The Reserve Bank has cited “historically large house price falls” along with the outlook for household consumption as two factors behind its decision to keep rates unchanged, as minutes from the RBA’s latest meeting reveal the board’s discussion about the nation’s slowing property market.
Board members spent “some time” considering a paper on the implications of recent developments in housing markets for Australia’s economic outlook.
Minutes of the bank's monetary policy meetings, released yesterday, are published two weeks after each meeting.
National housing prices recorded increases of almost 50 per cent over the five years to September 2017, the RBA noted. They have since fallen by around eight per cent, and are now back around mid-2016 levels.
“From a longer-run perspective, members assessed that, following such large increases in housing prices, the effect of the recent price falls on overall economic activity was expected to be relatively small,” the minutes reveal.
“However, members observed that if prices were to fall much further, consumption could be weaker than forecast, which would result in lower GDP growth, higher unemployment and lower inflation than forecast.
“From a financial stability perspective, tighter lending standards, an improving labour market and low interest rates were all likely to support households' capacity to service their debt.”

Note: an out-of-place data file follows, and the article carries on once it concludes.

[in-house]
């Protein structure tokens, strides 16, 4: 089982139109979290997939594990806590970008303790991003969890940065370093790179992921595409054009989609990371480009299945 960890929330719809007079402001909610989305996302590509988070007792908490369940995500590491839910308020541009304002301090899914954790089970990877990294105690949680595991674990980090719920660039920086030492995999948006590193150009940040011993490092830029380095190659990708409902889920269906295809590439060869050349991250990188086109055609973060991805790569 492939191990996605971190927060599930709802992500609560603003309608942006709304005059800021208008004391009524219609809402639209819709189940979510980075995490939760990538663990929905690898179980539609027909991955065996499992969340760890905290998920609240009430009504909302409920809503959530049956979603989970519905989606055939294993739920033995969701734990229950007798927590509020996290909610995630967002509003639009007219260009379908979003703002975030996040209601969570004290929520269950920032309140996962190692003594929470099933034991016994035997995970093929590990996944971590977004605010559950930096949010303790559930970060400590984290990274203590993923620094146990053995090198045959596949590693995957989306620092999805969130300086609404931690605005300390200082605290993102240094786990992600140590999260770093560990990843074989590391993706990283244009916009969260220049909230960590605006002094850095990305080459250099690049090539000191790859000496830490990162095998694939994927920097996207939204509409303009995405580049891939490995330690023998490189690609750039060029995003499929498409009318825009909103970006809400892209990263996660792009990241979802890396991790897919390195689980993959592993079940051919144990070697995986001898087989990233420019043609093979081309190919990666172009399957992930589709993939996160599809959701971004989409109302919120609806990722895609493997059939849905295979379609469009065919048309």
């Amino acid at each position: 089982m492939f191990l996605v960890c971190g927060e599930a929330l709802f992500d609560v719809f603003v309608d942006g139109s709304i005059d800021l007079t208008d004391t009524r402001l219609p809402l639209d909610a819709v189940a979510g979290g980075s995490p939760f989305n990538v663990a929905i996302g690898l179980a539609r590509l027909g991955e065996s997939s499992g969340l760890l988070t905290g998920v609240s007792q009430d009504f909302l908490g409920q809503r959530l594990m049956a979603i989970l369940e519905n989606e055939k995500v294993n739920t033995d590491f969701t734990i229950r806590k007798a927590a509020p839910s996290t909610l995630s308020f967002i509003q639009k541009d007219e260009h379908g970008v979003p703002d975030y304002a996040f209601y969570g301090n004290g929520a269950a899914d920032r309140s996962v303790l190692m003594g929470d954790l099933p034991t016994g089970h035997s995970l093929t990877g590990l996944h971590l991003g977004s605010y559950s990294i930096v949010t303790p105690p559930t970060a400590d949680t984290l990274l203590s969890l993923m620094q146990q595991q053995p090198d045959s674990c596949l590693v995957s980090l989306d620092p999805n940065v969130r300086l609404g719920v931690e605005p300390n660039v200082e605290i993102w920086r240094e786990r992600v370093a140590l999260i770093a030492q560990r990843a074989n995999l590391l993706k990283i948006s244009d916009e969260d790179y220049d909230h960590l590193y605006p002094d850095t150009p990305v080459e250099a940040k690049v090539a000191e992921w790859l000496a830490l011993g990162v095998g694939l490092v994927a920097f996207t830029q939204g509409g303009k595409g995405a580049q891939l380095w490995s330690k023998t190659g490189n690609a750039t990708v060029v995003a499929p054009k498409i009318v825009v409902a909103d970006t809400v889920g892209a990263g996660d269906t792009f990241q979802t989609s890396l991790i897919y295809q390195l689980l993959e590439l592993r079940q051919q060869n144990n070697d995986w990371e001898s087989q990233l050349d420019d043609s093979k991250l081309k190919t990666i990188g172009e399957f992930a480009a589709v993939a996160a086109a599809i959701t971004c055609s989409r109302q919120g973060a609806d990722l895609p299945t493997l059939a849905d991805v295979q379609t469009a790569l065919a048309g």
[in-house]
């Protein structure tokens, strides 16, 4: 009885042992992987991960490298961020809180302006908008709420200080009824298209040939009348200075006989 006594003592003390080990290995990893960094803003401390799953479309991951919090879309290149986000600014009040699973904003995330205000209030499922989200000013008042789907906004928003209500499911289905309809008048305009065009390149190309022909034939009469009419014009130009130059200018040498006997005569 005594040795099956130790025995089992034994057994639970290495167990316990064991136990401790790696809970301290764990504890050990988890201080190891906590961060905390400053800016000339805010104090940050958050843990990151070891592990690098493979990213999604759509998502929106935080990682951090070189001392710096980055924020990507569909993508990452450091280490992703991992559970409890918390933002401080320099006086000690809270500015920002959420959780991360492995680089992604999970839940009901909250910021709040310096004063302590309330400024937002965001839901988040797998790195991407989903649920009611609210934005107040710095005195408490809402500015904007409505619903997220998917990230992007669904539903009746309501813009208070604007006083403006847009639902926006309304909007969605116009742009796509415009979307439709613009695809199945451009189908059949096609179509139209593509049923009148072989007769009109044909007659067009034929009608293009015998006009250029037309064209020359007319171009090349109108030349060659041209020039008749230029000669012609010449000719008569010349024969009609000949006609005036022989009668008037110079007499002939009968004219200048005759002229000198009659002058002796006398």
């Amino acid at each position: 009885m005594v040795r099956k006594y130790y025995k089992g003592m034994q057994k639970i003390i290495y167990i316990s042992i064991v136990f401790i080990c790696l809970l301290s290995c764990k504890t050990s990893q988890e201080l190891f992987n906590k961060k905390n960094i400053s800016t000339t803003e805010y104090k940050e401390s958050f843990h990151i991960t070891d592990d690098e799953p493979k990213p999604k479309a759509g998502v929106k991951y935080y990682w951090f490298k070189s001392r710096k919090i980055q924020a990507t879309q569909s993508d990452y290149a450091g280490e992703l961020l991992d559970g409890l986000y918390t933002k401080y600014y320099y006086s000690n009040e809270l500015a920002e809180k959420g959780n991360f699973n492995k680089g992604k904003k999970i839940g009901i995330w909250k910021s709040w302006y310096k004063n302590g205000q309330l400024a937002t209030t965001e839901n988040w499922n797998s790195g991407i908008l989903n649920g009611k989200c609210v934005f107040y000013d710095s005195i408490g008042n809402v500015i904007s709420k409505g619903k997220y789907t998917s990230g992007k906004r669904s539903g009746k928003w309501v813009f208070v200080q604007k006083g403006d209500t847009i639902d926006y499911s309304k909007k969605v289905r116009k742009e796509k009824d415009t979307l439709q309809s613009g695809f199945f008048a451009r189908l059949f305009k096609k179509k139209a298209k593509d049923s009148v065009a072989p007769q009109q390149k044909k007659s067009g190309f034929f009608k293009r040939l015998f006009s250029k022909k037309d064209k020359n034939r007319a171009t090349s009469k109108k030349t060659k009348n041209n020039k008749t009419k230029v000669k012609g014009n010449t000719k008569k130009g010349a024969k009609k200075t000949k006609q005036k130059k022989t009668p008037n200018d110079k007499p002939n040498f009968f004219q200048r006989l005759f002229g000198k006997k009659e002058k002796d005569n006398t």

Members described the continuous falls in Sydney and Melbourne’s housing prices as “relatively large by historical standards”, and that it was “unusual for housing prices to fall significantly in an environment of low mortgage interest rates and a declining unemployment rate”.
The Reserve Bank also identified the sharp drop in foreign buyers as a factor in the nation's falling property prices.
Yesterday, the Foreign Investment Review Board showed a 58 per cent drop in investment from overseas buyers in Australia's property market for last financial year.
Foreign buyer activity in Victoria fell by 53 per cent to $5 billion last fiscal year, while New South Wales dropped by a third to $4 billion
Last financial year's $13 billion in foreign buyer activity was the lowest since 2009-2010.
Related: Is The Housing Market Putting Australia's Economy At Risk?
The RBA noted that few households were in negative equity positions despite the housing price slowdown, “implying that banks' losses would be limited even if household financial stress were to become more widespread”.
Across the states, housing prices have fallen by 12 per cent in Sydney, and nine per cent in Melbourne from peaks in 2017.
The RBA noted there had also been “significant falls in housing prices in Perth and Darwin over recent years”.
In contrast, housing prices in Hobart and Canberra have increased over last year, while housing prices in Adelaide, Brisbane and many regional centres across the country remained flat.